After 400+ posts, this soup is by far the simplest–yet still tasty–of all soups we have ever posted. It has just TWO main ingredients, yet both ingredients bring a lot of flavour and go together well. Although it’s possible to add other ingredients, such as apricot kernels, I intentionally kept this quick and simple and served to my family for dinner. Everyone agreed it was still yummy.
You may have noticed that around Thanksgiving and Christmas time, we always post turkey soups because that’s when we have readily available turkey bones on hand– delicious leftovers from the festivities. Turkey is one of the leanest meats to use for soups yet is often overlooked or forgotten — so next time you eat turkey, remember to save the bones for soup!
Turkey Pumpkin Soup
Recipe Type: Soup
Serves: 8 bowls
1 turkey bones
1/4 pumpkin (medium size) cut into chunks
1.5 L water
Salt to taste
Bring water and turkey bones to a boil in a large pot
Boil on medium about 1 hour
Regularly scoop off any foam that may rise to the surface
A continuation of using leftovers (because you know how the holidays are!). Using the carcass of a whole turkey, including a lot of leftover meat, I stewed this delicious, wholesome and warming congee for the family.
It actually turned out way better than I expected and was delicious! I didn’t use the whole turkey shell, but instead used half (whole would have been too much and too big for the pot).
With only these two ingredients (turkey and conpoy), you’re able to make a wonderful congee base and add whatever you like – salted/preserved eggs, preserved veggies, eggs, pork floss, chives, anything!
A great and sometimes different meat for your soups. I often use them frozen (stored in my freezer for a few months) and on a rainy day when I can’t get myself to the market. Turkey meat is not as common in Asia, but in North America, you can buy them by the bulk at your local supermarket. I love it when the meat is boil to the point of being soft and can be removed and eaten as part of your soup (dipped in a little bit of soy).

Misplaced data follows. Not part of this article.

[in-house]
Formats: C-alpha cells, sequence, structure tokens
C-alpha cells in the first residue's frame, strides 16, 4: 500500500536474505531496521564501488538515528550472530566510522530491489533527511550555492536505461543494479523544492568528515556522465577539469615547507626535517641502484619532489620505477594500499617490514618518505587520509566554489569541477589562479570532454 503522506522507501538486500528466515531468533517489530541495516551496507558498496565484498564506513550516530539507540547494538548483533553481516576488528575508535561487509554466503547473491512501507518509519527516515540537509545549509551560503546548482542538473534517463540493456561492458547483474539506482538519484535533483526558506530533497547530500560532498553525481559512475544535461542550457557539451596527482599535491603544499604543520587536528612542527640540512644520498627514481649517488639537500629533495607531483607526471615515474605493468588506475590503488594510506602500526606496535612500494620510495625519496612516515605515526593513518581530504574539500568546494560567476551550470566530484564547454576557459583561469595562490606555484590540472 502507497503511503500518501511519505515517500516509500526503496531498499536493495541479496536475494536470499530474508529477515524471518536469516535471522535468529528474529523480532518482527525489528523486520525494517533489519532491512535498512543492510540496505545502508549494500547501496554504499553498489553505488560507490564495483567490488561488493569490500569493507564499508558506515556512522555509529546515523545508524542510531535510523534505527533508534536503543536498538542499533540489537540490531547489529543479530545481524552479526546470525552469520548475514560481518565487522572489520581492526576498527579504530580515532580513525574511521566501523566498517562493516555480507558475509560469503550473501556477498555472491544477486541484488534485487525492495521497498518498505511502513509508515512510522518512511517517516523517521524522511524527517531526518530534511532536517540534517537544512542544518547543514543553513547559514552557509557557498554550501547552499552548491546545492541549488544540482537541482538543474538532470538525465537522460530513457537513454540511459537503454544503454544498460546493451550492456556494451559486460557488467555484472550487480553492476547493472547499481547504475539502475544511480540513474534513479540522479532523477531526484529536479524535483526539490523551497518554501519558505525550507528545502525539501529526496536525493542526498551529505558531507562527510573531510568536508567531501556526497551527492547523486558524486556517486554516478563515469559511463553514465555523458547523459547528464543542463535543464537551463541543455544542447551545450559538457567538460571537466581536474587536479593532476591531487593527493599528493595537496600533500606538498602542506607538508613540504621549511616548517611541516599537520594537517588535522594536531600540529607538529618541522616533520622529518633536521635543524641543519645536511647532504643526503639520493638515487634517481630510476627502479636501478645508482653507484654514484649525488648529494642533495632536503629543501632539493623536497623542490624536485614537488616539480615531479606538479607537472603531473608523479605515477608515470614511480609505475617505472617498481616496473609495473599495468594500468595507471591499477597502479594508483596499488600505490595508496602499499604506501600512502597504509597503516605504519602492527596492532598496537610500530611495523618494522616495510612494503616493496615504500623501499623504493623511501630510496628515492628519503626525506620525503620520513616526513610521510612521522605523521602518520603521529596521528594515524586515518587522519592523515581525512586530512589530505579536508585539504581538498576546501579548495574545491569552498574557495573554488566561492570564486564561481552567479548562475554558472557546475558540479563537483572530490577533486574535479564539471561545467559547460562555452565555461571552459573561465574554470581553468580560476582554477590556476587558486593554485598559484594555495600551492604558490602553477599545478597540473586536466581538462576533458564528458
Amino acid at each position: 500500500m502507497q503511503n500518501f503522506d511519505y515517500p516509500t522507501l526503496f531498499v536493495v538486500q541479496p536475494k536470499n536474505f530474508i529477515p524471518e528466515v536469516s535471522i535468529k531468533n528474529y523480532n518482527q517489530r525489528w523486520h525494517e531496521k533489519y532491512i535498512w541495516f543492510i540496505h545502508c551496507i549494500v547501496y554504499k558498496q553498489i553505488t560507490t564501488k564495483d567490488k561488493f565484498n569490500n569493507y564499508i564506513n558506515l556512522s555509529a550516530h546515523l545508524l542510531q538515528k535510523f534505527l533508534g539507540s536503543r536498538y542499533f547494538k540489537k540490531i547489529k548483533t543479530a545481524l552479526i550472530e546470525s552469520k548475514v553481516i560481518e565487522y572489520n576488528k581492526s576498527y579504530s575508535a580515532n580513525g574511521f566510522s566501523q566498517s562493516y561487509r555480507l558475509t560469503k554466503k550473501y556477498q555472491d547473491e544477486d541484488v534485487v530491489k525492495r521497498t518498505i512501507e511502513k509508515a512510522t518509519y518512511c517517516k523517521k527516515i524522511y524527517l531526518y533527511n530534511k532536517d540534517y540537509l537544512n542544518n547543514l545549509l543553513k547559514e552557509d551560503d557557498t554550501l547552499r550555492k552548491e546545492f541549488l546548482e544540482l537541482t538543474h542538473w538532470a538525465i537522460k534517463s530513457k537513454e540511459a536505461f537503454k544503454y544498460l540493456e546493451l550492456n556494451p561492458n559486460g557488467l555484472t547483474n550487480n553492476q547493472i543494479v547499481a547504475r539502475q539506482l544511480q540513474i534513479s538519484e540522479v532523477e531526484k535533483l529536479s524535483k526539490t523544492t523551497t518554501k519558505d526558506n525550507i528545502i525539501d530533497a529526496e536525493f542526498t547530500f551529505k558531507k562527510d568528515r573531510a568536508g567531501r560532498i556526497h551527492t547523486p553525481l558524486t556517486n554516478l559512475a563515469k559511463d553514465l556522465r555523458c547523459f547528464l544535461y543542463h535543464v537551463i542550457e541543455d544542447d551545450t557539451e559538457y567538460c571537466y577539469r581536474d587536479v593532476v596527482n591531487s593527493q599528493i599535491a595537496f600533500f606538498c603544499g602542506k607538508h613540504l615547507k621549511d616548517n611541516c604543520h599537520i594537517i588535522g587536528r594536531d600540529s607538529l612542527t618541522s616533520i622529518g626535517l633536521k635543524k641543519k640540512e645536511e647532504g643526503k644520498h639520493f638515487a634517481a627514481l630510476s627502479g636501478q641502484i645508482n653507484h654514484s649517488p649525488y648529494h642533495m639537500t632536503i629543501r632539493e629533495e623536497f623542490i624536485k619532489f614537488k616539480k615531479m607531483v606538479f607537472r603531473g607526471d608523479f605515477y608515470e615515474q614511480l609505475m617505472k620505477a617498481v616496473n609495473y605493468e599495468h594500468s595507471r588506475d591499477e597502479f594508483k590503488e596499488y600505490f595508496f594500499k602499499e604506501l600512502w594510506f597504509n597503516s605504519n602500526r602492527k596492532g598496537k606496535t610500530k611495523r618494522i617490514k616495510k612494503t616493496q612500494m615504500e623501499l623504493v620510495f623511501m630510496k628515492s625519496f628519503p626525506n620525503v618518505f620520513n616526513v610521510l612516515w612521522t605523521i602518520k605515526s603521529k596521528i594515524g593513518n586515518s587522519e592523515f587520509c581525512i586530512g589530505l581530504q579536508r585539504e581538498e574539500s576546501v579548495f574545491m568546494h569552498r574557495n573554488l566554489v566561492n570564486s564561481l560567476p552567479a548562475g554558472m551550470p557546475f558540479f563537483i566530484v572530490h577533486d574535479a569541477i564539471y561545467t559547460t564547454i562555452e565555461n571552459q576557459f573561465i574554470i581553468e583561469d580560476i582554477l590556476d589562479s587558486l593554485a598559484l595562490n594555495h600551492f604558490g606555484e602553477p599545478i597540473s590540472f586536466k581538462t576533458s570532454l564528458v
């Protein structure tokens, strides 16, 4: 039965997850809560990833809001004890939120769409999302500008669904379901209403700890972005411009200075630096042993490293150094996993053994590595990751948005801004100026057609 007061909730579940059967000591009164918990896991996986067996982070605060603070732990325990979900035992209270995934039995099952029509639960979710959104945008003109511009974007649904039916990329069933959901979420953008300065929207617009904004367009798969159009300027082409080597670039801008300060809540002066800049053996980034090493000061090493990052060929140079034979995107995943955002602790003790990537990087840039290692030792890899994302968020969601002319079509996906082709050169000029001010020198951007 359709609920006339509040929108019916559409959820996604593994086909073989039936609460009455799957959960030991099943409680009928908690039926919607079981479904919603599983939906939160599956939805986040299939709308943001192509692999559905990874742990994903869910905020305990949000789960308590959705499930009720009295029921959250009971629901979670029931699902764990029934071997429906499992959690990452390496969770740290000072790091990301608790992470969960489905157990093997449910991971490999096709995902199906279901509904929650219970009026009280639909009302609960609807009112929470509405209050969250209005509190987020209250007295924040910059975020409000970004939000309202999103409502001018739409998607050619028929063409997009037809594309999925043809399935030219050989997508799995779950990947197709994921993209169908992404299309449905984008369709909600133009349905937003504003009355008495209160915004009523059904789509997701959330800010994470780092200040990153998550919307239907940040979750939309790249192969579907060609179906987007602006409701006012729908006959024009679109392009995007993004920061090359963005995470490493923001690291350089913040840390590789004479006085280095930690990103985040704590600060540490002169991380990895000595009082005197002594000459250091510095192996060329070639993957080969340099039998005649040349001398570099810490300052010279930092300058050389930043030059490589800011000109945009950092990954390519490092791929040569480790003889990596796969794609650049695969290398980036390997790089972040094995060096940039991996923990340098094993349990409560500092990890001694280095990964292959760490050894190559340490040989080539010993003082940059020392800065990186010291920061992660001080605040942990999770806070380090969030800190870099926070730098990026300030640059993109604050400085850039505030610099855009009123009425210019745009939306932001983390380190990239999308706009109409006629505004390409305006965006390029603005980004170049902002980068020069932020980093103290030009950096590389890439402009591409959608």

What is this?
The leg/thigh portion of a large domestic bird that is larger than the chicken
Turkey legs look like chicken legs (or drumsticks) but are larger in size
It is often consumed during Christmas in many parts of the world and for Thanksgiving in North America
Turkey legs can be found both frozen and fresh in various supermarkets
Turkey meat is also found in forms of turkey bacon and sausages
How do I prepare it?
Wash the legs in warm water
Can be used directly in soups as a whole leg
Where can I buy this?
Available in most western supermarkets
What is the cost?
On average, turkey legs can cost around $1-2 CAD dollars per pound and varies on type, breed and availability of the meat
Excellent source of carbohydrates and protein
Good source of Vitamin B
Dark meat is known to have more fat than white meat (and therefore not as healthy) – simply use an oil remover
Chicken thighs are an ideal substitute for turkey legs/thighs
any other part of the chicken
any other part of the turkey
Frozen turkey legs can be kept and used within 4-6 months